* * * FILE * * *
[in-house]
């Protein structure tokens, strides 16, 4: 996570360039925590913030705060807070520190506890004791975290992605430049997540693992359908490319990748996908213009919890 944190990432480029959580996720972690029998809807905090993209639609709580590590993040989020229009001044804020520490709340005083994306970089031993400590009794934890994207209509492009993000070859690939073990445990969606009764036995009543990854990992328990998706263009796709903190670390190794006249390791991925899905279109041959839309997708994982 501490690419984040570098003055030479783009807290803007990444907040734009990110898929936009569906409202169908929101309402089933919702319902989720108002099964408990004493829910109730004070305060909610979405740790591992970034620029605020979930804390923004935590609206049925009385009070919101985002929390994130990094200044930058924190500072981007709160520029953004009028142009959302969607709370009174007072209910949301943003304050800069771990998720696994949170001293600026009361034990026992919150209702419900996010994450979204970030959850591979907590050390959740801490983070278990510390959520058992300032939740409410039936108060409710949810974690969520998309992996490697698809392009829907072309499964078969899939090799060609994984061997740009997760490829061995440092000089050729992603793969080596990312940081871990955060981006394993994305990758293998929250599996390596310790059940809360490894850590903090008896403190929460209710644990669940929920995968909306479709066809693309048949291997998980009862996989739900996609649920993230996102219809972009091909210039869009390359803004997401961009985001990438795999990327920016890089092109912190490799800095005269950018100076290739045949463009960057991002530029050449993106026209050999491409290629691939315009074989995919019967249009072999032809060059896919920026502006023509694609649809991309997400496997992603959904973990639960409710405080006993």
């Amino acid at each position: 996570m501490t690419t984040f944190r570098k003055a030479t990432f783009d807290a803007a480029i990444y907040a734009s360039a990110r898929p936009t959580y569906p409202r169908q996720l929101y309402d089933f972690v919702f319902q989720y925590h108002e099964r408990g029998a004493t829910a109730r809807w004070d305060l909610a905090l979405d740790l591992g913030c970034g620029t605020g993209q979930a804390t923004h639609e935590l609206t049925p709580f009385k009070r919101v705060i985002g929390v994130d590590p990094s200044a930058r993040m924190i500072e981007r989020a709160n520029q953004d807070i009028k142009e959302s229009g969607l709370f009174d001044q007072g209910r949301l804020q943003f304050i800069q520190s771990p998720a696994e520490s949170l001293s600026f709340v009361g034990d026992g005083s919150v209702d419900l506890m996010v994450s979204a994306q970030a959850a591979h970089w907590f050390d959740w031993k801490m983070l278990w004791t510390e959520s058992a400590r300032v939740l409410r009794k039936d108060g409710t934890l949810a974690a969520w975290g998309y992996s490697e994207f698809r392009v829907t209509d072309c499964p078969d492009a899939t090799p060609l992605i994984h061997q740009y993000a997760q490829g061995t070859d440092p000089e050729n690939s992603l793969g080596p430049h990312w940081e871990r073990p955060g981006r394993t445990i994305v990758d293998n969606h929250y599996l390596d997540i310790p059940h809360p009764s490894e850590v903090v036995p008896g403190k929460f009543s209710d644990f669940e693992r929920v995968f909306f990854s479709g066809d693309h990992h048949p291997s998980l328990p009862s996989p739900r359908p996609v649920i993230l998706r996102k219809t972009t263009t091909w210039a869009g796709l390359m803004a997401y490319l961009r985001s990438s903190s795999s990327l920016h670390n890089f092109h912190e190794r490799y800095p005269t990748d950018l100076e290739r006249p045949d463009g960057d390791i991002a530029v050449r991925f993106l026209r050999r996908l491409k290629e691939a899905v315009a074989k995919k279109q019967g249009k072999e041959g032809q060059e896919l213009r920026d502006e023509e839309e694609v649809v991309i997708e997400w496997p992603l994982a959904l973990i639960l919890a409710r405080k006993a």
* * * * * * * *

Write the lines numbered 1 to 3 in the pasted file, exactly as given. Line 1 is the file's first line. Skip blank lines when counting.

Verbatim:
[in-house]
């Protein structure tokens, strides 16, 4: 996570360039925590913030705060807070520190506890004791975290992605430049997540693992359908490319990748996908213009919890 944190990432480029959580996720972690029998809807905090993209639609709580590590993040989020229009001044804020520490709340005083994306970089031993400590009794934890994207209509492009993000070859690939073990445990969606009764036995009543990854990992328990998706263009796709903190670390190794006249390791991925899905279109041959839309997708994982 501490690419984040570098003055030479783009807290803007990444907040734009990110898929936009569906409202169908929101309402089933919702319902989720108002099964408990004493829910109730004070305060909610979405740790591992970034620029605020979930804390923004935590609206049925009385009070919101985002929390994130990094200044930058924190500072981007709160520029953004009028142009959302969607709370009174007072209910949301943003304050800069771990998720696994949170001293600026009361034990026992919150209702419900996010994450979204970030959850591979907590050390959740801490983070278990510390959520058992300032939740409410039936108060409710949810974690969520998309992996490697698809392009829907072309499964078969899939090799060609994984061997740009997760490829061995440092000089050729992603793969080596990312940081871990955060981006394993994305990758293998929250599996390596310790059940809360490894850590903090008896403190929460209710644990669940929920995968909306479709066809693309048949291997998980009862996989739900996609649920993230996102219809972009091909210039869009390359803004997401961009985001990438795999990327920016890089092109912190490799800095005269950018100076290739045949463009960057991002530029050449993106026209050999491409290629691939315009074989995919019967249009072999032809060059896919920026502006023509694609649809991309997400496997992603959904973990639960409710405080006993």
């Amino acid at each position: 996570m501490t690419t984040f944190r570098k003055a030479t990432f783009d807290a803007a480029i990444y907040a734009s360039a990110r898929p936009t959580y569906p409202r169908q996720l929101y309402d089933f972690v919702f319902q989720y925590h108002e099964r408990g029998a004493t829910a109730r809807w004070d305060l909610a905090l979405d740790l591992g913030c970034g620029t605020g993209q979930a804390t923004h639609e935590l609206t049925p709580f009385k009070r919101v705060i985002g929390v994130d590590p990094s200044a930058r993040m924190i500072e981007r989020a709160n520029q953004d807070i009028k142009e959302s229009g969607l709370f009174d001044q007072g209910r949301l804020q943003f304050i800069q520190s771990p998720a696994e520490s949170l001293s600026f709340v009361g034990d026992g005083s919150v209702d419900l506890m996010v994450s979204a994306q970030a959850a591979h970089w907590f050390d959740w031993k801490m983070l278990w004791t510390e959520s058992a400590r300032v939740l409410r009794k039936d108060g409710t934890l949810a974690a969520w975290g998309y992996s490697e994207f698809r392009v829907t209509d072309c499964p078969d492009a899939t090799p060609l992605i994984h061997q740009y993000a997760q490829g061995t070859d440092p000089e050729n690939s992603l793969g080596p430049h990312w940081e871990r073990p955060g981006r394993t445990i994305v990758d293998n969606h929250y599996l390596d997540i310790p059940h809360p009764s490894e850590v903090v036995p008896g403190k929460f009543s209710d644990f669940e693992r929920v995968f909306f990854s479709g066809d693309h990992h048949p291997s998980l328990p009862s996989p739900r359908p996609v649920i993230l998706r996102k219809t972009t263009t091909w210039a869009g796709l390359m803004a997401y490319l961009r985001s990438s903190s795999s990327l920016h670390n890089f092109h912190e190794r490799y800095p005269t990748d950018l100076e290739r006249p045949d463009g960057d390791i991002a530029v050449r991925f993106l026209r050999r996908l491409k290629e691939a899905v315009a074989k995919k279109q019967g249009k072999e041959g032809q060059e896919l213009r920026d502006e023509e839309e694609v649809v991309i997708e997400w496997p992603l994982a959904l973990i639960l919890a409710r405080k006993a």